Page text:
sat 18/11/2017

Crowe, The English Concert, Bicket, Milton Court review - Mozartian prima-donna perfection | reviews, news & interviews

Crowe, The English Concert, Bicket, Milton Court review - Mozartian prima-donna perfection

Crowe, The English Concert, Bicket, Milton Court review - Mozartian prima-donna perfection

No-one sings 'Exsultate, jubilate' better - and the players shone, too

Lucy Crowe: the perfect soprano in Mozart

Singing students from the Guildhall School should have been issued with a three-line whip to fill the inexplicably half-empty Milton Court concert hall for last night's charmer. After all, every musician, and not just sopranos, should know that this is how it ought to be done. True, an effervescent personality like Lucy Crowe's can't be simulated. But every other respect of her stunningly sung and varied Mozart can be aspired to: the relaxed, natural stance (and in this instance, knowing how to play a recalcitrant shoe heel for comedy), knowing what to do with the hands, how to execute coloratura as spine-tingling expression, not mere display, how to spin long lines and to colour the music according to the situation, with the right dramatic looks and widening of the eyes to match.

True, this was culinary Mozart of the sort to make E F Benson's Lucia and Georgie affectedly exhale, two-thirds of it composed in his teens, but as with Donizetti and Bellini, when you have supreme stylists in charge, it all commands attention. There are no better period-instrument players around than Harry Bicket's band, and though the dry acoustics didn't help them out in the way that the Wigmore Hall would in the frothiest of Mozart's early Divertimenti, the D major K136 with the already-vintage humour of its six-note finale kickoff, the pleasures came thick and fast. Mozart's inner string lines were full of life and interplay, runs clean and bright.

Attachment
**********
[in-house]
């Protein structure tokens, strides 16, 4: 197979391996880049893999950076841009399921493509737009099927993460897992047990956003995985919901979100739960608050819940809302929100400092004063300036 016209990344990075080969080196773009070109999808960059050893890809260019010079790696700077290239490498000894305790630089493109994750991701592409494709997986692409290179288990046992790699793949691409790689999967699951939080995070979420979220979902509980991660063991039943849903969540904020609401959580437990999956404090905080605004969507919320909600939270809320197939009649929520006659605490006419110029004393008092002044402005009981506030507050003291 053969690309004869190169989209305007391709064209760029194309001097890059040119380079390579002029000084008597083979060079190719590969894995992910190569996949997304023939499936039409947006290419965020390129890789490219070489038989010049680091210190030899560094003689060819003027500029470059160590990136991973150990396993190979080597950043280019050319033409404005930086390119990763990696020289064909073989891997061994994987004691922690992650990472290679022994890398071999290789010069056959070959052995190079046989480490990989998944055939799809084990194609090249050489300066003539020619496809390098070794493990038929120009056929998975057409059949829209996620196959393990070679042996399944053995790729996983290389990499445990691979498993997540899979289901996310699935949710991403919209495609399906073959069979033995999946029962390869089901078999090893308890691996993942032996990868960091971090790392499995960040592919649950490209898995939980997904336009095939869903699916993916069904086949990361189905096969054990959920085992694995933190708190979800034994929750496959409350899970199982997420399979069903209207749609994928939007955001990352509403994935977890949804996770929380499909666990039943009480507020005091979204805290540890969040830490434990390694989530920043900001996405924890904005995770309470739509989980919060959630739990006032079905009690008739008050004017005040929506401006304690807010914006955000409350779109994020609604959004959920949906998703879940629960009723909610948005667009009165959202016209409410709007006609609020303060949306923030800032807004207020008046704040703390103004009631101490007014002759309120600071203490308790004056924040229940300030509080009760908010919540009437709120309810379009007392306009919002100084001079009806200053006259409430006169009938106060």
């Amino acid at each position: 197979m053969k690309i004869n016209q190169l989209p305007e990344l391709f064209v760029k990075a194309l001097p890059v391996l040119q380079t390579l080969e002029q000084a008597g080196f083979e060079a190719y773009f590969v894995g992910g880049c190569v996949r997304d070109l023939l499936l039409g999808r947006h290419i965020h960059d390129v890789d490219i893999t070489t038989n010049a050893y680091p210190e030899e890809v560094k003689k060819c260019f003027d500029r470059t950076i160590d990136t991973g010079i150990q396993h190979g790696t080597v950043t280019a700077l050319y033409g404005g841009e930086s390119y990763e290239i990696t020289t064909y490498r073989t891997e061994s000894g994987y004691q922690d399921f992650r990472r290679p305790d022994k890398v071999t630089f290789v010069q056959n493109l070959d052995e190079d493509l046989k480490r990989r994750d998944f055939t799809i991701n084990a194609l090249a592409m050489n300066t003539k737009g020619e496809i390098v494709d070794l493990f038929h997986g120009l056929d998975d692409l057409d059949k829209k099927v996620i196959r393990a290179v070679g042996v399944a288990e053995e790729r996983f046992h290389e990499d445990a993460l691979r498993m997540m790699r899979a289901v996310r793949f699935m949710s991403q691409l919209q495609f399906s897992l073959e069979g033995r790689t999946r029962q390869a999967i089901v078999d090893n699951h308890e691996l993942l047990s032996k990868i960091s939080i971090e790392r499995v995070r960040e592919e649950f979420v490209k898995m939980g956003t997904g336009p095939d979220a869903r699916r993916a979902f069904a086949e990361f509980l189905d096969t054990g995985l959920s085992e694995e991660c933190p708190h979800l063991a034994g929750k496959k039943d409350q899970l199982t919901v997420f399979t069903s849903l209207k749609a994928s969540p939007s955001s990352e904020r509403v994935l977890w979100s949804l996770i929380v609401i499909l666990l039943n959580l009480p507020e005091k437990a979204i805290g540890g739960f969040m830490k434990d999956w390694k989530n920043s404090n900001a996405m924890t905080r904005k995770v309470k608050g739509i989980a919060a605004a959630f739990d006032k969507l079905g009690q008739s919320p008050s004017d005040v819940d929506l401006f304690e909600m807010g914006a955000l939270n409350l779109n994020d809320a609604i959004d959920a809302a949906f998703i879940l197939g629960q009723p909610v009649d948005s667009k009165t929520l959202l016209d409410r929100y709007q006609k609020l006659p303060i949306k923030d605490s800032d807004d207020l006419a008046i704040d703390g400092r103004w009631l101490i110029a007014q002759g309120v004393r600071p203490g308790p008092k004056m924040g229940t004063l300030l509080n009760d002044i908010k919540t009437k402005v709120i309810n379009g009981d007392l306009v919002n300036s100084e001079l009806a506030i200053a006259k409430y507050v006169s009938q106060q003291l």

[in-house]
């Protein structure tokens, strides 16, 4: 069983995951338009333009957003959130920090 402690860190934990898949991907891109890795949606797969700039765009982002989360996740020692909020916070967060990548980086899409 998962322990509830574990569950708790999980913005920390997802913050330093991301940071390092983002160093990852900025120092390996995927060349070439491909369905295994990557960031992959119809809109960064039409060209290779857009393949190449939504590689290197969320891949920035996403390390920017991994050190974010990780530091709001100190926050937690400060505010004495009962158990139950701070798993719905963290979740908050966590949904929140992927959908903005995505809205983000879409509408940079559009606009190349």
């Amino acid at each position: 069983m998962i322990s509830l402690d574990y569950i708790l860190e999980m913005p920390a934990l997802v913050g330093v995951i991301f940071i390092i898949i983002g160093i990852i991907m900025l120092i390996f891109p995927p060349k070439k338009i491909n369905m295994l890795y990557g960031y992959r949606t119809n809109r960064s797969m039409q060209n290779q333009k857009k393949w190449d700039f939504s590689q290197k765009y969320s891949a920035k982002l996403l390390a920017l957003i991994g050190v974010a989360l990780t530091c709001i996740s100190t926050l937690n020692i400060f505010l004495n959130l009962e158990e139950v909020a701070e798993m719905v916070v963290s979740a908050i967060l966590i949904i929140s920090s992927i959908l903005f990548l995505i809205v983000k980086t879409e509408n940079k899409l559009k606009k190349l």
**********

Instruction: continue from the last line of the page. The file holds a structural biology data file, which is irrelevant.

Nadja ZwienerThe orchestral counterpart in the concert's second half, the A major Violin Concerto K219 with its rollicking "Turkish" rondo episode, brought another pleasure of collaboration. The English Concert's leader, Nadja Zwiener (pictured left), may not be a born soloist with the kind of panache that Isabelle Faust brought to the even slighter G major Concerto at the Proms, and in her first entries she had a bit of an intonation problem as well as less than perfect ornamentation. But the Adagio shone with such a rare consonance between violinist and orchestra, the sort of thing that star players flying in for one rehearsal can't achieve, and by the finale, with aforementioned romp both clearly articulated, with none of the usual rushing, and laugh-out-loud exuberant, we were back to the level of what Crowe had already achieved with Bicket and co (the conductor-instrumentalist pictured below by Richard Haughton).

Our great soprano didn't make it easy for herself, plunging in with Aspasia's ferocious first aria in Mitridate re di Ponto. If Crowe had been singing this role rather than the less rewarding one of seconda donna Ismene at Covent Garden, that musically rather ordinary evening might have come up to the mark of this one dazzling performance. More brilliant still was "Ah se il crudel periglio" from Lucio Silla, with its unbelievably well-executed runs in the recap.

Harry BicketThe necessary breather in between was the lovely "Ruhe sanft" from Zaide, Crowe touching and perfect of legato phrasing in dialogue with Katharina Spreckelsen's cool oboe obbligato. The maturity of Mozart begins to shine through here in the extra beauties he finds in the instrumental coda, and by the time of the "Et incarnatus est" from the great but unfinished C minor Mass, we are in vintage territory with not only that effortlessness of vocal writing but also the woodwind ensemble, enriching what becomes a kind of quartet-cadenza of melting beauty.

Crowe also made the heart flip in the simpler, solo cadenza at the heart of "Exsultate, jubilate". Each time I've heard her sing it, not a note or a phrase has been out of place, and this was on the same level as last year's glorious performance with David Bates and La Nuova Musica. The bonus proved simply sublime, making the eyes prick as the earlier numbers could not: as Bicket pointed out, Mozart by the end of his life knew how to say with 40 bars what had earlier taken him 200, and with Crowe bringing extra fullness of tone to what is usually just a pretty arietta, Servilia's "S'altro che lagrime" from La Clemenza di Tito, we all too few in the audience came out knowing we'd heard the best that singing in concert has to offer.

Next page: watch Lucy Crowe sing 'Exsultate, jubilate' at the 2016 Proms

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